What Are the Risks?

It’s normal for survivors to have thoughts and fears that their cancer could return or spread, or that they will develop a new cancer as a result of treatment.

Cancer survivors who received chemotherapy or radiation treatment are at risk for developing a recurrence or second cancer. While the risk is generally low, it varies depending on the type of cancer originally treated, ranging from 2 percent among lymphoma survivors to 30 percent among survivors of small cell lung cancer.

Chemotherapy-related leukemias typically occur less than five years after treatment, while radiation-induced secondary cancers tend to occur after a longer period of time (greater than five to 10 years).
 
At City of Hope, we work to help ease patient's anxiety by providing thorough screening for early detection of recurrences and secondary cancers.  

Screening guidelines are different for cancer survivors than those of the general public, so make sure to talk with your doctor and refer to your personalized survivorship care plan to see what screening tests are best for you.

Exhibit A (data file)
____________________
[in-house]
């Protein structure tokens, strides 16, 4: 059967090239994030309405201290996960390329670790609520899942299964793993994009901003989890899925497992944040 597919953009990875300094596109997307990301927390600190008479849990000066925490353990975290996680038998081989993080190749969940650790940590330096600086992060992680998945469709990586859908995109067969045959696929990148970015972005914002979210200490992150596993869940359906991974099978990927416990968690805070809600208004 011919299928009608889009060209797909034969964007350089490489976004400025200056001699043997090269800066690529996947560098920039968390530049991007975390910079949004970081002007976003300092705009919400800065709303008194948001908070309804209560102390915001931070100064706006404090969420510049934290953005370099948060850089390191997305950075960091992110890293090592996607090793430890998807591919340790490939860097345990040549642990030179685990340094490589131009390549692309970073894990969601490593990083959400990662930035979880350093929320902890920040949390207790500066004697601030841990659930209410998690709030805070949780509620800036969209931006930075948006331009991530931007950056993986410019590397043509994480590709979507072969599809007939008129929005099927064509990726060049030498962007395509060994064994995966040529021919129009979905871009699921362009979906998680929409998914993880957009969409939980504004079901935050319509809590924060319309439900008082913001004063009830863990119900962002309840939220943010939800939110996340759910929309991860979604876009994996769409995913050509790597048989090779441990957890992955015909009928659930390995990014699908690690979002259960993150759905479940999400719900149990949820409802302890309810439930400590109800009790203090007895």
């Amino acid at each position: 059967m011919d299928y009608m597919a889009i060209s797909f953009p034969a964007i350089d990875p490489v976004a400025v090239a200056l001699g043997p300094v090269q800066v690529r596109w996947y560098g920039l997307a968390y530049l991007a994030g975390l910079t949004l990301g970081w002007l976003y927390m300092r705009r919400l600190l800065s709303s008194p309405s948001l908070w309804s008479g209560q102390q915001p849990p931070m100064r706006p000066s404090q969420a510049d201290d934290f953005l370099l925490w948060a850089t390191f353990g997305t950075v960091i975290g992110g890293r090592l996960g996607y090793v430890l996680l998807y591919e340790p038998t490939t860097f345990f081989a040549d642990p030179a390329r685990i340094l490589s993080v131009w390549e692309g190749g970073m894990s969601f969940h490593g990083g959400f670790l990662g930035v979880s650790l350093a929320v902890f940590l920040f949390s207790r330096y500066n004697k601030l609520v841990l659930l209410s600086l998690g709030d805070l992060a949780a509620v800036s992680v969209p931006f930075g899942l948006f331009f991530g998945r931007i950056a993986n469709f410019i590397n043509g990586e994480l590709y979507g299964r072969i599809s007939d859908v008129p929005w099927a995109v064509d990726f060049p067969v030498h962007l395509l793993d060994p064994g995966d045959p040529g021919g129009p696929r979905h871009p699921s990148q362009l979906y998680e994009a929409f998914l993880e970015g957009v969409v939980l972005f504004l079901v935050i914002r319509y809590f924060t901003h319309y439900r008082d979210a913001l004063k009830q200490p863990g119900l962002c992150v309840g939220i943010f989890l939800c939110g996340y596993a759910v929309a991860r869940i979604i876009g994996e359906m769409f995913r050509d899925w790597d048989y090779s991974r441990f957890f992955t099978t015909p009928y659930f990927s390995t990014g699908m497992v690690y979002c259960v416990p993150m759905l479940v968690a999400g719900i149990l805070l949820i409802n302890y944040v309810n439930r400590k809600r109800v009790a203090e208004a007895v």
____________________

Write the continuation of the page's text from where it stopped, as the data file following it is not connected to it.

Screenings for early detection include:

  • Colonoscopies
  • Mammograms
  • PAP smears
  • Chest CT scans
  • Genetic testing
  • Prostate cancer screening with PSA levels
     

Healthy Lifestyle

Lifestyle plays a role in reducing the risk of developing a second cancer. Here’s how you can stay healthy:

  • Don’t smoke
  • Limit alcohol intake
  • Maintain a healthy weight
  • Eat well
  • Engage in physical activity
  • Reduce sun exposure